It’s that time of year again, when the temperatures start to get cooler and the trees begin to put on their color show. Of course this is followed immediately by the sound of leaf blowers and rakes. Right now, at least in my neck of the woods, the colors are entering their peak so I thought I would offer a few suggestions for getting maximum color in your images without having to result to moving a saturation slider.
Shoot in good light –
Just like any subject that you are going to photograph outdoors, you will get better results by not shooting in the mid-day sun. My favorite time to shoot fall color is either late afternoon, preferably a few minutes after the sun goes down. Another favorite time for me is during overcast conditions. I find that I get softer shadows, and more importantly, better color saturation.
Don’t rely on Auto White Balance –
I’m not sure exactly why but whenever I have tried auto white balance with fall colors, everything seems to come out just a little too cool. As a general rule, I usually shoot a couple of test frames to select the balance that will give me the best results. Depending on the light conditions I find that Sunny or Shady usually does the trick.
Turn down the D-Lighting/Auto Lighting Optimizer –
If you have a Nikon or Canon you might want to check your settings to ensure that you have the D-Lighting (Nikon) or Auto Lighting Optimizer (Canon) turned down. The function of this option is to brighten the shadows but in doing so it can also lighten the highlights too much. It can be a great feature but I prefer to have it turned off when shooting. In most of the camera models you can add this with in-camera editing if you so choose.
Turn on the Landscape Control/Style –
If you want more vibrant yellows and greens you should have your Picture Control (Nikon) or Picture Style (Canon) set to Landscape. This will automatically improve your fall color shots. I know that it won’t show up in your image if you are shooting RAW but it will give you an idea of how the photo will look on the LCD screen. You can then apply it back to the image in Lightroom or Adobe Camera Raw using the Camera Calibration function. If you are shooting JPEGs the Landscape style/control will be applied to your image in-camera.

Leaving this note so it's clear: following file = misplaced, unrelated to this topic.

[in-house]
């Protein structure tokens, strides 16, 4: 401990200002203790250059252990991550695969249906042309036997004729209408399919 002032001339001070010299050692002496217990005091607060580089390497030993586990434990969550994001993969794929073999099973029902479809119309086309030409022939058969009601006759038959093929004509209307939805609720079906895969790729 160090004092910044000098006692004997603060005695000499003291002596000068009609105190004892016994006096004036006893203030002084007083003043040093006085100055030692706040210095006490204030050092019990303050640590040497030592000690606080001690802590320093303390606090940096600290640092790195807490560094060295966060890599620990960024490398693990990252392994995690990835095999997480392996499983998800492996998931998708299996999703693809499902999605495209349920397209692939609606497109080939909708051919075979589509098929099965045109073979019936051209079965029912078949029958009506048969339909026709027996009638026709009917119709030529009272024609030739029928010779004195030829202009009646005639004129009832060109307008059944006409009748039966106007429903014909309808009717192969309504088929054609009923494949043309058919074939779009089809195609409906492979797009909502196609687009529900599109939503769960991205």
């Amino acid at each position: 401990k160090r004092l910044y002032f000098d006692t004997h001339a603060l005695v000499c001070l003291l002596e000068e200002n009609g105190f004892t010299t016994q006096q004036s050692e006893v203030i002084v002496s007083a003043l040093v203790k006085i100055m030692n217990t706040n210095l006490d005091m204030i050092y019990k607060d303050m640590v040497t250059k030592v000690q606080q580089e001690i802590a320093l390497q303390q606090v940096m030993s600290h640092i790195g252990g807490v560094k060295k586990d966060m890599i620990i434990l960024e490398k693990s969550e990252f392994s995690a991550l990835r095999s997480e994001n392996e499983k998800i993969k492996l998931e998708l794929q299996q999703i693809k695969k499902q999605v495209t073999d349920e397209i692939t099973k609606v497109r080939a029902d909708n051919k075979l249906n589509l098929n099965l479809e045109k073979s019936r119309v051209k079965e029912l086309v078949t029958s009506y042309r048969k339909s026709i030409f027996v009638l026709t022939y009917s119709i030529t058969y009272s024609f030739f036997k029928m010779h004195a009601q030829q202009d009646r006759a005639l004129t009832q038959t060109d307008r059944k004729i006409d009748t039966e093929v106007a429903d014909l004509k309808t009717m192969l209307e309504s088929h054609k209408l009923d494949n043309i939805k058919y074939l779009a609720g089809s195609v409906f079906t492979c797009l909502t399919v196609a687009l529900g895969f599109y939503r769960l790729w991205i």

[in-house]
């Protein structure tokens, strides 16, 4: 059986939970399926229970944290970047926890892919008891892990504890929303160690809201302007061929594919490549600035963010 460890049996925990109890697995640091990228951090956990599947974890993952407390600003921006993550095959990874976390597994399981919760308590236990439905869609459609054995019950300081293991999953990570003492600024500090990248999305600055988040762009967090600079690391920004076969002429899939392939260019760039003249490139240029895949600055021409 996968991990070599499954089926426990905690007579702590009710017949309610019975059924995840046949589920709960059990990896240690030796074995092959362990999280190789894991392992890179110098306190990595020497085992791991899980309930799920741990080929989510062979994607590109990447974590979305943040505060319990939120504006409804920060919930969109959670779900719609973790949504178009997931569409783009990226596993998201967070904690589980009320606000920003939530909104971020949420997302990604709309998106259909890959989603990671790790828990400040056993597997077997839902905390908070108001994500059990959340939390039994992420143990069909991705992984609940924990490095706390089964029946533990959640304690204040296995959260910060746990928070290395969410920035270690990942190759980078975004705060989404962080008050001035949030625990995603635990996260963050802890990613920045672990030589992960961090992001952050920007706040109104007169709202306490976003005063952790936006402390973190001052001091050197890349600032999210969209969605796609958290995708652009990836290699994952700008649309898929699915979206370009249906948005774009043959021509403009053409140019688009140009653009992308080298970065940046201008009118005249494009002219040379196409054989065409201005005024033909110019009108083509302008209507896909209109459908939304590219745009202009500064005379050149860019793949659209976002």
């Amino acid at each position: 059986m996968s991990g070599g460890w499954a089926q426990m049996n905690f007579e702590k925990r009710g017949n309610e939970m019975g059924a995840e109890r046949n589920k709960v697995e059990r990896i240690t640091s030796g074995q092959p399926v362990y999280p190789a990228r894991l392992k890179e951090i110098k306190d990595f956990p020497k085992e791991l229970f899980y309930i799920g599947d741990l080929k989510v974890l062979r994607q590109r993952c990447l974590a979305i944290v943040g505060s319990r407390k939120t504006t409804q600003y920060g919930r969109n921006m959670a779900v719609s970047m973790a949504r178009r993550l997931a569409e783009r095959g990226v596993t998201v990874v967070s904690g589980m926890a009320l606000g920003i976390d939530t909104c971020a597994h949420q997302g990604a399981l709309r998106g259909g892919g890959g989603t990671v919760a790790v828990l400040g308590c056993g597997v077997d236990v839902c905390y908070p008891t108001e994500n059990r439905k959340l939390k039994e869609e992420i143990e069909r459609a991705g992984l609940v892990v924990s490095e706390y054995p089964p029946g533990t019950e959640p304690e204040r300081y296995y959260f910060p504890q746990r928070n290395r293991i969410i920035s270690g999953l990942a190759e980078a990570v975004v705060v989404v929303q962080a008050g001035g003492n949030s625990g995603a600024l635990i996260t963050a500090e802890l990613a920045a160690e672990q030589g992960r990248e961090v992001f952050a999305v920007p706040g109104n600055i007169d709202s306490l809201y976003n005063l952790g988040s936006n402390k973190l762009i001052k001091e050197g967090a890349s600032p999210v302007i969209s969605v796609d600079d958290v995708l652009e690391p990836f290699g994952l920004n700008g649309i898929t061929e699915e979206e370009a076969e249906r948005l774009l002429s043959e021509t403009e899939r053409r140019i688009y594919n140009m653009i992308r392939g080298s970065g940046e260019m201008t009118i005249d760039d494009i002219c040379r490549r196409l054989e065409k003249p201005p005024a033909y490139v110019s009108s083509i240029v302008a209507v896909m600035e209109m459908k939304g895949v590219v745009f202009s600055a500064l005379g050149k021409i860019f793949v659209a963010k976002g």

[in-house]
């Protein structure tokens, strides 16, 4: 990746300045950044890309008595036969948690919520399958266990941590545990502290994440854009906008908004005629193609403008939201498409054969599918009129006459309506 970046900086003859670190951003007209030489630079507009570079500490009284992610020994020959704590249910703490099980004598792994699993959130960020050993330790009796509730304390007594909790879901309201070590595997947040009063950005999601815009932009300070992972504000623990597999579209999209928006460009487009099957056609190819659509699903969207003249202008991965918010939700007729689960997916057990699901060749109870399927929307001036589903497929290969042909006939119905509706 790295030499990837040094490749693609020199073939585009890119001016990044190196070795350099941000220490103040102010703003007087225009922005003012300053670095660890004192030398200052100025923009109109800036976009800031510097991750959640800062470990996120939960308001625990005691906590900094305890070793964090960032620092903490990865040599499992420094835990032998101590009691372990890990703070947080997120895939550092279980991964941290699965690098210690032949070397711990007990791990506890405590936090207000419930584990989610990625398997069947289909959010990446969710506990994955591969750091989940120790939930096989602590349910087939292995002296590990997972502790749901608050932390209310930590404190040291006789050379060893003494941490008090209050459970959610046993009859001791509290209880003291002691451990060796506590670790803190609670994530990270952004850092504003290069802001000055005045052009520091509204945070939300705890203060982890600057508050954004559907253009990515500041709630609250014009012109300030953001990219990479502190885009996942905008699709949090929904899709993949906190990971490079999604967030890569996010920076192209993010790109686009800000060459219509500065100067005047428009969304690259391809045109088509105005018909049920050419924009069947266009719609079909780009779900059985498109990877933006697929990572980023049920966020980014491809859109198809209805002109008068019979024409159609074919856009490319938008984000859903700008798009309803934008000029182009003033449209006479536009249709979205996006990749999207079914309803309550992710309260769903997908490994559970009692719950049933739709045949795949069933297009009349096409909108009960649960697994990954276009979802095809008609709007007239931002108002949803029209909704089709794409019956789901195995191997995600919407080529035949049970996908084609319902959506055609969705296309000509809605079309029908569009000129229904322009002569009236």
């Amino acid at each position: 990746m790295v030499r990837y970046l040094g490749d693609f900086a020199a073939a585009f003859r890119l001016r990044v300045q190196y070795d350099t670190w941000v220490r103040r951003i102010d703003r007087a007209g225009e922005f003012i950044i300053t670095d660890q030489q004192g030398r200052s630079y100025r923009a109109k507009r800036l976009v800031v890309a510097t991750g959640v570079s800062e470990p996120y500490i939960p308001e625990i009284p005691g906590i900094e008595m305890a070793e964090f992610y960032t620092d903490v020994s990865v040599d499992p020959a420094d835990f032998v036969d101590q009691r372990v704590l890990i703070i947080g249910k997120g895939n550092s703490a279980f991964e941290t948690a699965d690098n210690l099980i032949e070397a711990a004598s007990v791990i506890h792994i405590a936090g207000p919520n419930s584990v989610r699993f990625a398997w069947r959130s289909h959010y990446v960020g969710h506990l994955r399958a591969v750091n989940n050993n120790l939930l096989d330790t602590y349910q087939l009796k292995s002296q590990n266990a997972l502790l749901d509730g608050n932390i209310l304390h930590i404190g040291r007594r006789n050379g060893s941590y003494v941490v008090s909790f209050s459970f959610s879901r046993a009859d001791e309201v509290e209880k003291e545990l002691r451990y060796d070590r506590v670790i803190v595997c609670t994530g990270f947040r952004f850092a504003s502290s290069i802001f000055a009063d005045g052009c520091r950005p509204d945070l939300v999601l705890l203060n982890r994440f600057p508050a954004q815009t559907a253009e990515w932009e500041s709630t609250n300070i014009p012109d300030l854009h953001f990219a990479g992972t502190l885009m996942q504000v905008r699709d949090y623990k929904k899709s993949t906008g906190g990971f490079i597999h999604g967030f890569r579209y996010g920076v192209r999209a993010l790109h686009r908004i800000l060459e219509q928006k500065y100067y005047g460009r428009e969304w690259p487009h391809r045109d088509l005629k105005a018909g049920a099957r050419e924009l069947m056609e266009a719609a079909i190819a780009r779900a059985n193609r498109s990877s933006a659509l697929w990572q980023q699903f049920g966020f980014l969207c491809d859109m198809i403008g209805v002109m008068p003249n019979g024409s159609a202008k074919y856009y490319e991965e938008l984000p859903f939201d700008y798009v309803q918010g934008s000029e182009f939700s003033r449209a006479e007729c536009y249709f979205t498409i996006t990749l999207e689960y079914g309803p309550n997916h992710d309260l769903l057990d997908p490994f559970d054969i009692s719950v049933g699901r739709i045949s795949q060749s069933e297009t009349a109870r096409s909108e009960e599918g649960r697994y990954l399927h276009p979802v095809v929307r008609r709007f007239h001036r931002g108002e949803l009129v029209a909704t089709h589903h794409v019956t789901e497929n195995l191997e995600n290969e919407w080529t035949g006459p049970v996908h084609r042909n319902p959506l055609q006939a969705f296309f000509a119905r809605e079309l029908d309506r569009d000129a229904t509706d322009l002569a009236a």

Don’t be afraid to underexpose a little –
Actually, it’s not underexposing, more like finding the right exposure for the highlights. To really get the most from the bright colors I find that I need to dial in about -1/3 to -2/3 of a stop of exposure compensation. Don’t be afraid to experiment with your exposure to get just the right look.
Here’s a look at a shot in my back yard. I had the white balance set to auto, the picture style on Standard, and no exposure compensation dialed in.
Now check out the same scene after I turned the white balance to Daylight, changed the Picture Style to Landscape, and dialed in about -1/3 of a stop of exposure compensation.
Probably the most important piece of advice I can give you is to simply enjoy the spectacular display of color because it will only last until the next strong breeze comes along and you have to dig your rake out of the tool shed.